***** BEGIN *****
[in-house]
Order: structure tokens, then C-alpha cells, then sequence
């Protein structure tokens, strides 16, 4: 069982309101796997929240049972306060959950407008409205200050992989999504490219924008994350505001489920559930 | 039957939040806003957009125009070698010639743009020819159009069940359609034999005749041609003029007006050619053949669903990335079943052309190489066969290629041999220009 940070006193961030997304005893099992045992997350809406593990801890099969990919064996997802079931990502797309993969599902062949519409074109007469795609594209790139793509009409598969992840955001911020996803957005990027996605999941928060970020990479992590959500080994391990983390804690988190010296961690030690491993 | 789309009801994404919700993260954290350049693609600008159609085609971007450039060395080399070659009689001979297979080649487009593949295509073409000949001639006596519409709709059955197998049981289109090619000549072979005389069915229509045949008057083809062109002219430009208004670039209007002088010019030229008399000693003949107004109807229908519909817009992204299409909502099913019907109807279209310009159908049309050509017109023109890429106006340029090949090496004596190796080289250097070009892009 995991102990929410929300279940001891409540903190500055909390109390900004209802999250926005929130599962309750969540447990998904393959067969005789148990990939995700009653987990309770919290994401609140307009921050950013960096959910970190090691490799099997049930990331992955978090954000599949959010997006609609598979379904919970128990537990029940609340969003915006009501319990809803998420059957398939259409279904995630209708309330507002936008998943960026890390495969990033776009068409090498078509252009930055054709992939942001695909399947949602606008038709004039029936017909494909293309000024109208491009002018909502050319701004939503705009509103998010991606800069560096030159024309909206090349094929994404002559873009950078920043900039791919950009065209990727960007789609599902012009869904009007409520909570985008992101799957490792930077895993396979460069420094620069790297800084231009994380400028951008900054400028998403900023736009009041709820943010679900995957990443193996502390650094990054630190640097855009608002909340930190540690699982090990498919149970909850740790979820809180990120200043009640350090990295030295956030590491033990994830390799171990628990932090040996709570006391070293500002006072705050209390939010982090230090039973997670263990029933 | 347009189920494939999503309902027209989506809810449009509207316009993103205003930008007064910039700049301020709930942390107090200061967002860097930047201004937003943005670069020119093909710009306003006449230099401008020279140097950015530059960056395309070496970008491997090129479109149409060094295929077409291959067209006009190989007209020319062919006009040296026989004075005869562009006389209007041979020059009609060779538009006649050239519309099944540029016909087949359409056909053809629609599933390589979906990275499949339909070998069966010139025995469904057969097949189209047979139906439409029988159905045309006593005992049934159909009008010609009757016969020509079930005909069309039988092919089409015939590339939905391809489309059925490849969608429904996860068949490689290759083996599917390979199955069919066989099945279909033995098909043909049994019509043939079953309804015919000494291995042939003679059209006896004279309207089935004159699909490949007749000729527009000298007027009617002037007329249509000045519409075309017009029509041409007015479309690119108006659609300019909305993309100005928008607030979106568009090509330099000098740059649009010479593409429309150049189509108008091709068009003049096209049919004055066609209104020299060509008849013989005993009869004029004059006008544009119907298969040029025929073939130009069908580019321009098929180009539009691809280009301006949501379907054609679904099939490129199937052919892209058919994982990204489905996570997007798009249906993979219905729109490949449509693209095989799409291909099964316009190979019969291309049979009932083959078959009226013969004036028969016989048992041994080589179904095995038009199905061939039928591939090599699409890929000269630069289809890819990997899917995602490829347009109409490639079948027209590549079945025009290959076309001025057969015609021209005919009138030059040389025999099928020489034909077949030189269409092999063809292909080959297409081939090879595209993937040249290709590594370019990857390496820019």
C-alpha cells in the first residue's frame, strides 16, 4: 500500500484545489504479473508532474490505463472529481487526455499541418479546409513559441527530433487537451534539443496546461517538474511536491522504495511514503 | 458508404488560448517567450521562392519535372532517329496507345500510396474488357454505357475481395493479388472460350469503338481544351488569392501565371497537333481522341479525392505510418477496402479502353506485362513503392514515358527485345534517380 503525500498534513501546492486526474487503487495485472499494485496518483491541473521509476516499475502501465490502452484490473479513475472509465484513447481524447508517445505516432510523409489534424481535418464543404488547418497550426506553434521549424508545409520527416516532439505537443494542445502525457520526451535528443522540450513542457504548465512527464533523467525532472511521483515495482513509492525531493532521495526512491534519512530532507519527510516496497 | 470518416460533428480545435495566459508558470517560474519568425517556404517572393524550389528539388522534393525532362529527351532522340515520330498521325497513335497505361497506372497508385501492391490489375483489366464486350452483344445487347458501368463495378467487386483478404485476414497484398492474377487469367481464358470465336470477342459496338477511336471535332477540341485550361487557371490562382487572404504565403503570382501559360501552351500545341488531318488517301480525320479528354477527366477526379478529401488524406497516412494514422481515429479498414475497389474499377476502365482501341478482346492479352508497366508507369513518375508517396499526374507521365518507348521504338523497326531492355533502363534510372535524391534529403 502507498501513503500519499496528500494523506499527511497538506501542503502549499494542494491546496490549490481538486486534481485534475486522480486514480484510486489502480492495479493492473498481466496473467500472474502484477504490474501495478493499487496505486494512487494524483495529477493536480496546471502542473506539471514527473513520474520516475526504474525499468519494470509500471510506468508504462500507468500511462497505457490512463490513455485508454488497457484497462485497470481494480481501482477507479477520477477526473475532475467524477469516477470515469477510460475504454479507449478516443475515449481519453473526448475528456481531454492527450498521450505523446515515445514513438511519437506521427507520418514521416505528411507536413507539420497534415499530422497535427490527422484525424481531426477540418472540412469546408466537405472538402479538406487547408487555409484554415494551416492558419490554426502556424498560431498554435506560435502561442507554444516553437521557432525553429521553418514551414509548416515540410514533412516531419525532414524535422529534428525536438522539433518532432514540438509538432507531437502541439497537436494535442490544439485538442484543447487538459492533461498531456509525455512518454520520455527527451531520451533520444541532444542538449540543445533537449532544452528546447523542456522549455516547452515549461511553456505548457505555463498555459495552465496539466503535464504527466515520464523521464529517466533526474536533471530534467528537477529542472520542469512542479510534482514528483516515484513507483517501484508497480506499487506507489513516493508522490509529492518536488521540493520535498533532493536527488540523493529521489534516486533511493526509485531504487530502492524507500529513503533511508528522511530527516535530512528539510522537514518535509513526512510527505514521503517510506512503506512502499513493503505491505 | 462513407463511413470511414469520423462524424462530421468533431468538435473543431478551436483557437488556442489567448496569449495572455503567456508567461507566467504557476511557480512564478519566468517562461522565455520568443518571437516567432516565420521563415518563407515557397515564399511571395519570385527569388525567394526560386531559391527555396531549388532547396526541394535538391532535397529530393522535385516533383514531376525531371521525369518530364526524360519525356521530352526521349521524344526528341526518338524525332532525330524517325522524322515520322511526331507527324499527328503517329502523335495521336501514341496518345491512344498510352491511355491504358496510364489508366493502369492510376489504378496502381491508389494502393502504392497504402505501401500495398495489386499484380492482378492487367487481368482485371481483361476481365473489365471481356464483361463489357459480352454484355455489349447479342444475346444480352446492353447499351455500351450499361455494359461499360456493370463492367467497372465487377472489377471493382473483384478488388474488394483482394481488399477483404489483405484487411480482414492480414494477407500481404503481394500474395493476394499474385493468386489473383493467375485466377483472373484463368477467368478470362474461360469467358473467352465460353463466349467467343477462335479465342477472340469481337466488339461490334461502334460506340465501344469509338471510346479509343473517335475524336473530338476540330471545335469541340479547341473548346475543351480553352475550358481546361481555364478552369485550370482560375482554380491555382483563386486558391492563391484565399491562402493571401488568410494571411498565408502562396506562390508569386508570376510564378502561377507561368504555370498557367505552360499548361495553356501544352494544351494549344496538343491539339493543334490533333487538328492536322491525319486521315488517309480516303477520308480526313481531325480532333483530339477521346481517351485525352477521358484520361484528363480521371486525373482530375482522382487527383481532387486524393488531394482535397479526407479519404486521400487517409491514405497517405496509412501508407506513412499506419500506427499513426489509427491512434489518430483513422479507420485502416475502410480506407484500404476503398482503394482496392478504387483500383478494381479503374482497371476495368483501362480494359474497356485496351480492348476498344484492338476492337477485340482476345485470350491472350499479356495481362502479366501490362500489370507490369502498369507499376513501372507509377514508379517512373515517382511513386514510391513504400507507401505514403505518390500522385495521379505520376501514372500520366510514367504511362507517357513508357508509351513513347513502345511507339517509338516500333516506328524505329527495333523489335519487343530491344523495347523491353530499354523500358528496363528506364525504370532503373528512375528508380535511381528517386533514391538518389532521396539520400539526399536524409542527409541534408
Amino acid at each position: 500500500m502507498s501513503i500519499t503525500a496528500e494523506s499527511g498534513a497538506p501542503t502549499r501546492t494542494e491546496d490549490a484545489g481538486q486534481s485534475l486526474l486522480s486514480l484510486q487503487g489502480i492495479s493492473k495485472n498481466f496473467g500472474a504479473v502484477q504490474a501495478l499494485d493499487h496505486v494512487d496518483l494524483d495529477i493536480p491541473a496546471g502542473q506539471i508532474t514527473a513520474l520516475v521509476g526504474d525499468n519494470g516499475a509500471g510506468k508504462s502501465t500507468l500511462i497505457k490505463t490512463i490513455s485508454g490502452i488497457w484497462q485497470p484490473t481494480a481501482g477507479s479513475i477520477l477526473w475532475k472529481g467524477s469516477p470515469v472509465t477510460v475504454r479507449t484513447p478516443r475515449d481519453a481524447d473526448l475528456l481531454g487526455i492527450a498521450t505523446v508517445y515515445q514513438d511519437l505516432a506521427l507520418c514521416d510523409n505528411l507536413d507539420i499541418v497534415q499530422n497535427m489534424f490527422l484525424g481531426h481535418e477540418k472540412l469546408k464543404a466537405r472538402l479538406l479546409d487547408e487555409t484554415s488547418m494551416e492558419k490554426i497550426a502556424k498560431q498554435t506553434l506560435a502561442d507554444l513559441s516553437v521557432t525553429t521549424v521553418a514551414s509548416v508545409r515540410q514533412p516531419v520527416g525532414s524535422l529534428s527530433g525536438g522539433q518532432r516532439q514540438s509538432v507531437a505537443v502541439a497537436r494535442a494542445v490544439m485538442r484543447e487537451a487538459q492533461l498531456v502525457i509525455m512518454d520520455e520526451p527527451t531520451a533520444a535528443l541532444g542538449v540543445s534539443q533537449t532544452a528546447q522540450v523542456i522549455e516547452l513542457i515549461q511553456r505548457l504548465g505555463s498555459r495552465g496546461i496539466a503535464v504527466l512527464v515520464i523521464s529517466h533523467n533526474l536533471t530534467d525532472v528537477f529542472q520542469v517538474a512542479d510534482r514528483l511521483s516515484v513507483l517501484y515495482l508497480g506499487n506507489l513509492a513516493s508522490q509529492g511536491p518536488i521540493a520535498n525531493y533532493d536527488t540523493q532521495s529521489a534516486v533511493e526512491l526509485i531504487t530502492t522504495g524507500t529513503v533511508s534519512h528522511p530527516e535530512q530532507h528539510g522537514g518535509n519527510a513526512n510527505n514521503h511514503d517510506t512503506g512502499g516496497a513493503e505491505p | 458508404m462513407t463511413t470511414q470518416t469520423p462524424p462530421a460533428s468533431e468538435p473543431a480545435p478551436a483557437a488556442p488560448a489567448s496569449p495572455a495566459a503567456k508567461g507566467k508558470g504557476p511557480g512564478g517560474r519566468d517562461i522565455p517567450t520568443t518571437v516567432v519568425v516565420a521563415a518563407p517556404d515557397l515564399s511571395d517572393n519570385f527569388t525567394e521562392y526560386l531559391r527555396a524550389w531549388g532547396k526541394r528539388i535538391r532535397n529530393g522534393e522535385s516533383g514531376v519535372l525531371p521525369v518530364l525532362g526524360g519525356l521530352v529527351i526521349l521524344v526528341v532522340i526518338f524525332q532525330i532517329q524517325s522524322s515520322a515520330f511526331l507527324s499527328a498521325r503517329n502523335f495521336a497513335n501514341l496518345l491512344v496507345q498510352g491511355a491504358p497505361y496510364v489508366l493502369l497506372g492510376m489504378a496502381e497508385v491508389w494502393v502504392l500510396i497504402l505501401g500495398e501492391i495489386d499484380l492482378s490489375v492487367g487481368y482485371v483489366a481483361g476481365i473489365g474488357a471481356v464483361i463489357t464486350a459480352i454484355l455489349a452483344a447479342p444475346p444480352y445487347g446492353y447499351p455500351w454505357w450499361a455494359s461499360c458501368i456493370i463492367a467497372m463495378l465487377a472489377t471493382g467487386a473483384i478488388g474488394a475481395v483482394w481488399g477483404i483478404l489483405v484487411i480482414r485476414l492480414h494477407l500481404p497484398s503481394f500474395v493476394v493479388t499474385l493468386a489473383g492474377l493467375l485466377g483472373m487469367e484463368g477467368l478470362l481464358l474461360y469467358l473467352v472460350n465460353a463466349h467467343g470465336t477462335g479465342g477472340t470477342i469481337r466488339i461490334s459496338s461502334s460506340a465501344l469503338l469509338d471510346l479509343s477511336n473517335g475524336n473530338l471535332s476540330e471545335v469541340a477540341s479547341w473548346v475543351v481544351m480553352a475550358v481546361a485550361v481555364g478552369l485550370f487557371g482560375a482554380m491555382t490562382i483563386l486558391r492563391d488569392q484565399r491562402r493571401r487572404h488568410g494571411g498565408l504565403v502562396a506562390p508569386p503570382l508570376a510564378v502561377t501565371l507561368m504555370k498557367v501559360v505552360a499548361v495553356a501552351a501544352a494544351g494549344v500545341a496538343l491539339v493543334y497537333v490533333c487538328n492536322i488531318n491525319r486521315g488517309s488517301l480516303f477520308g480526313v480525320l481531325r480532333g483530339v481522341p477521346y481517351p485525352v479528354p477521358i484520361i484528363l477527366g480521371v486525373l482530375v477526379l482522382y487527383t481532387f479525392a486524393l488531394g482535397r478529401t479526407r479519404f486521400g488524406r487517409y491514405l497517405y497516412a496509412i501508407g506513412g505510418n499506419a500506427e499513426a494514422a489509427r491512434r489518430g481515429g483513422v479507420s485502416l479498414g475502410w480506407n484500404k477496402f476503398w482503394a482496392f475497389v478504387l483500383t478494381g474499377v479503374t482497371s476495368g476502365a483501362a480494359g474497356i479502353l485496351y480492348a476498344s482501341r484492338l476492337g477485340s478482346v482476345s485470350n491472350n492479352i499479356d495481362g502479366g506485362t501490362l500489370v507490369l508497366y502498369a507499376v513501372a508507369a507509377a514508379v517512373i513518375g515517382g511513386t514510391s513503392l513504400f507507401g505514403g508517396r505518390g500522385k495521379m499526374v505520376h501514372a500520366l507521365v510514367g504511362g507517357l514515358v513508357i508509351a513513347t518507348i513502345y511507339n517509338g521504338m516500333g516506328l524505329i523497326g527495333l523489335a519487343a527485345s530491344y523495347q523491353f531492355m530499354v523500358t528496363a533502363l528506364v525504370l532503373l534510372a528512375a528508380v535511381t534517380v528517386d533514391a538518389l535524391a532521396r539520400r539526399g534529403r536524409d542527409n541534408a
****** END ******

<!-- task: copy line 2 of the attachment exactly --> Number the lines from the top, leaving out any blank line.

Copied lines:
Order: structure tokens, then C-alpha cells, then sequence